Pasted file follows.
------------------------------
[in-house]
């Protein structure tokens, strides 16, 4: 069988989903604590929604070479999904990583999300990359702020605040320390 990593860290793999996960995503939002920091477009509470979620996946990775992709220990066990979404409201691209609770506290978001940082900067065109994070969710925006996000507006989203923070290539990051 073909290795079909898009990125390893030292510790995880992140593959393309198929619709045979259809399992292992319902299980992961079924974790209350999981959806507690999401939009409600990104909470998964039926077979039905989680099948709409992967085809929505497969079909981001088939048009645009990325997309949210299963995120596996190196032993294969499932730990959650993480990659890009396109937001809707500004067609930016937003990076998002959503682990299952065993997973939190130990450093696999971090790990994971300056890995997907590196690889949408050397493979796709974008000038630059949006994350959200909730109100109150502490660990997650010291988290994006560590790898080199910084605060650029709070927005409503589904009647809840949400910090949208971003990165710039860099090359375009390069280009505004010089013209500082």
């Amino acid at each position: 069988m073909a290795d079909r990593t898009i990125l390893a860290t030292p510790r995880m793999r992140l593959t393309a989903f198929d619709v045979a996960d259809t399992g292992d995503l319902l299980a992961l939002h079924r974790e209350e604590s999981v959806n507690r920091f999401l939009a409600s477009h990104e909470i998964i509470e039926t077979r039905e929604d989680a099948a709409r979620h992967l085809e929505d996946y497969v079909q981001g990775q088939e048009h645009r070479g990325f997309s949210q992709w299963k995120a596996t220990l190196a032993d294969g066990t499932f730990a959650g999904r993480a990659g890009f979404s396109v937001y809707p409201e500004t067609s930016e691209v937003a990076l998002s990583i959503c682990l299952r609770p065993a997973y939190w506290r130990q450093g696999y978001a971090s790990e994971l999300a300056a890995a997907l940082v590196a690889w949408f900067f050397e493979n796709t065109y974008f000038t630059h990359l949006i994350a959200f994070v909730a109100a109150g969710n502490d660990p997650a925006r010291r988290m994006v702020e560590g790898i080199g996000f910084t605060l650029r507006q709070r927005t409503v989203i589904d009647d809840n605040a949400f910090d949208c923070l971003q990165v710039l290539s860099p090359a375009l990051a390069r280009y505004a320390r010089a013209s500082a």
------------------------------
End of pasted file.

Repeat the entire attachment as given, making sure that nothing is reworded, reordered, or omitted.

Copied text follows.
[in-house]
């Protein structure tokens, strides 16, 4: 069988989903604590929604070479999904990583999300990359702020605040320390 990593860290793999996960995503939002920091477009509470979620996946990775992709220990066990979404409201691209609770506290978001940082900067065109994070969710925006996000507006989203923070290539990051 073909290795079909898009990125390893030292510790995880992140593959393309198929619709045979259809399992292992319902299980992961079924974790209350999981959806507690999401939009409600990104909470998964039926077979039905989680099948709409992967085809929505497969079909981001088939048009645009990325997309949210299963995120596996190196032993294969499932730990959650993480990659890009396109937001809707500004067609930016937003990076998002959503682990299952065993997973939190130990450093696999971090790990994971300056890995997907590196690889949408050397493979796709974008000038630059949006994350959200909730109100109150502490660990997650010291988290994006560590790898080199910084605060650029709070927005409503589904009647809840949400910090949208971003990165710039860099090359375009390069280009505004010089013209500082």
């Amino acid at each position: 069988m073909a290795d079909r990593t898009i990125l390893a860290t030292p510790r995880m793999r992140l593959t393309a989903f198929d619709v045979a996960d259809t399992g292992d995503l319902l299980a992961l939002h079924r974790e209350e604590s999981v959806n507690r920091f999401l939009a409600s477009h990104e909470i998964i509470e039926t077979r039905e929604d989680a099948a709409r979620h992967l085809e929505d996946y497969v079909q981001g990775q088939e048009h645009r070479g990325f997309s949210q992709w299963k995120a596996t220990l190196a032993d294969g066990t499932f730990a959650g999904r993480a990659g890009f979404s396109v937001y809707p409201e500004t067609s930016e691209v937003a990076l998002s990583i959503c682990l299952r609770p065993a997973y939190w506290r130990q450093g696999y978001a971090s790990e994971l999300a300056a890995a997907l940082v590196a690889w949408f900067f050397e493979n796709t065109y974008f000038t630059h990359l949006i994350a959200f994070v909730a109100a109150g969710n502490d660990p997650a925006r010291r988290m994006v702020e560590g790898i080199g996000f910084t605060l650029r507006q709070r927005t409503v989203i589904d009647d809840n605040a949400f910090d949208c923070l971003q990165v710039l290539s860099p090359a375009l990051a390069r280009y505004a320390r010089a013209s500082a």